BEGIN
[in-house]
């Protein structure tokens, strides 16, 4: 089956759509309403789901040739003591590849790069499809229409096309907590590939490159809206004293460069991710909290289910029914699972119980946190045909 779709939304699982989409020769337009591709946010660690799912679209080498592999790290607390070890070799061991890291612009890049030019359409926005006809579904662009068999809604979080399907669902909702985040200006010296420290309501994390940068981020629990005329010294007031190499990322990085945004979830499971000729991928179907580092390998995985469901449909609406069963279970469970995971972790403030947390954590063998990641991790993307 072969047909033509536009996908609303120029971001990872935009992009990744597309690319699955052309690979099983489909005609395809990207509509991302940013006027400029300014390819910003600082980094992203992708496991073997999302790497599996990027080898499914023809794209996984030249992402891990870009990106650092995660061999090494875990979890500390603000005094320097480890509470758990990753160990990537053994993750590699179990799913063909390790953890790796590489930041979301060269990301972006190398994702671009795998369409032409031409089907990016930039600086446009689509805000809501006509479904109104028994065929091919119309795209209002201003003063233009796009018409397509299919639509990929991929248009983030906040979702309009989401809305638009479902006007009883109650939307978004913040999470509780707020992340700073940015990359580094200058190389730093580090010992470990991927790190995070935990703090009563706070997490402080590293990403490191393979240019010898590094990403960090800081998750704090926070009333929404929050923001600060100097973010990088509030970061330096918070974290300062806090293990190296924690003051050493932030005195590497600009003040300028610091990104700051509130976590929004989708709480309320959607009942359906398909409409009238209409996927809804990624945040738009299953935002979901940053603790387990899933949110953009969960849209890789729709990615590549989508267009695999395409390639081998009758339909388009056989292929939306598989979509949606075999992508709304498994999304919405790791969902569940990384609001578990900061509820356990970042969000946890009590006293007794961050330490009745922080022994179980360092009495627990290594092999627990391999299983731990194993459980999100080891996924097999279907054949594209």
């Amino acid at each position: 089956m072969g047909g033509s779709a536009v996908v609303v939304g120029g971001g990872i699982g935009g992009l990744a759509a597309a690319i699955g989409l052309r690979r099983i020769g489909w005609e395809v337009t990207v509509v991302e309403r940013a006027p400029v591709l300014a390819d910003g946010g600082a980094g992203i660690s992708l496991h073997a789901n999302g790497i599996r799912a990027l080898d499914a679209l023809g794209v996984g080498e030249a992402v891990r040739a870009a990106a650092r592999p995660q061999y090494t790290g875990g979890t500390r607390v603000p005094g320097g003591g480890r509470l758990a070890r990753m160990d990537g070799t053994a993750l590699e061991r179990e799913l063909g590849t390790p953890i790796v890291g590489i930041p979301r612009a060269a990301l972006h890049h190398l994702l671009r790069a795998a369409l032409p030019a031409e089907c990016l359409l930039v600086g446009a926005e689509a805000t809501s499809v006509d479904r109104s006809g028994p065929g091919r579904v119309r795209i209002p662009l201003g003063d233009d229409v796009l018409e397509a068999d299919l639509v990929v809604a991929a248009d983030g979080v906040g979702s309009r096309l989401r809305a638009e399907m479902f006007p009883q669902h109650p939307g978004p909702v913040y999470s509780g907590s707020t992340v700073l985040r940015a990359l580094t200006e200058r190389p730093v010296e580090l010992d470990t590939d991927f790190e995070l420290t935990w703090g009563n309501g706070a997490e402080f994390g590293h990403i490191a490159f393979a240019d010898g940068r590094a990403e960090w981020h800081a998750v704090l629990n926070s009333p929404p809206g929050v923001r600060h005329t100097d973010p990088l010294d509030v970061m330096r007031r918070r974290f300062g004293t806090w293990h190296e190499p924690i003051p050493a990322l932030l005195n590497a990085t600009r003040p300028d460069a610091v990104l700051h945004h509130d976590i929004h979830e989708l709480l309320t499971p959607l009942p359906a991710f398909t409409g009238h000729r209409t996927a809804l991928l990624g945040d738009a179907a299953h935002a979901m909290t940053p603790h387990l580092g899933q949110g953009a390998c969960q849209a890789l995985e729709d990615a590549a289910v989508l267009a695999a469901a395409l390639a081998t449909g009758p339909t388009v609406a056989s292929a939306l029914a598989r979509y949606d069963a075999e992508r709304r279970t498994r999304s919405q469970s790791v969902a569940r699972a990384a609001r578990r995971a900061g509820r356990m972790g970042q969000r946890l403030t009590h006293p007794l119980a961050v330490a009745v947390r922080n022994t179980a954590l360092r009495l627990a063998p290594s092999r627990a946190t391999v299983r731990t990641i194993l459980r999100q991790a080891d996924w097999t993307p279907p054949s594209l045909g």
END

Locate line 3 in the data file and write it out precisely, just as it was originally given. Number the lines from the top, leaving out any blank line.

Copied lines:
């Amino acid at each position: 089956m072969g047909g033509s779709a536009v996908v609303v939304g120029g971001g990872i699982g935009g992009l990744a759509a597309a690319i699955g989409l052309r690979r099983i020769g489909w005609e395809v337009t990207v509509v991302e309403r940013a006027p400029v591709l300014a390819d910003g946010g600082a980094g992203i660690s992708l496991h073997a789901n999302g790497i599996r799912a990027l080898d499914a679209l023809g794209v996984g080498e030249a992402v891990r040739a870009a990106a650092r592999p995660q061999y090494t790290g875990g979890t500390r607390v603000p005094g320097g003591g480890r509470l758990a070890r990753m160990d990537g070799t053994a993750l590699e061991r179990e799913l063909g590849t390790p953890i790796v890291g590489i930041p979301r612009a060269a990301l972006h890049h190398l994702l671009r790069a795998a369409l032409p030019a031409e089907c990016l359409l930039v600086g446009a926005e689509a805000t809501s499809v006509d479904r109104s006809g028994p065929g091919r579904v119309r795209i209002p662009l201003g003063d233009d229409v796009l018409e397509a068999d299919l639509v990929v809604a991929a248009d983030g979080v906040g979702s309009r096309l989401r809305a638009e399907m479902f006007p009883q669902h109650p939307g978004p909702v913040y999470s509780g907590s707020t992340v700073l985040r940015a990359l580094t200006e200058r190389p730093v010296e580090l010992d470990t590939d991927f790190e995070l420290t935990w703090g009563n309501g706070a997490e402080f994390g590293h990403i490191a490159f393979a240019d010898g940068r590094a990403e960090w981020h800081a998750v704090l629990n926070s009333p929404p809206g929050v923001r600060h005329t100097d973010p990088l010294d509030v970061m330096r007031r918070r974290f300062g004293t806090w293990h190296e190499p924690i003051p050493a990322l932030l005195n590497a990085t600009r003040p300028d460069a610091v990104l700051h945004h509130d976590i929004h979830e989708l709480l309320t499971p959607l009942p359906a991710f398909t409409g009238h000729r209409t996927a809804l991928l990624g945040d738009a179907a299953h935002a979901m909290t940053p603790h387990l580092g899933q949110g953009a390998c969960q849209a890789l995985e729709d990615a590549a289910v989508l267009a695999a469901a395409l390639a081998t449909g009758p339909t388009v609406a056989s292929a939306l029914a598989r979509y949606d069963a075999e992508r709304r279970t498994r999304s919405q469970s790791v969902a569940r699972a990384a609001r578990r995971a900061g509820r356990m972790g970042q969000r946890l403030t009590h006293p007794l119980a961050v330490a009745v947390r922080n022994t179980a954590l360092r009495l627990a063998p290594s092999r627990a946190t391999v299983r731990t990641i194993l459980r999100q991790a080891d996924w097999t993307p279907p054949s594209l045909g």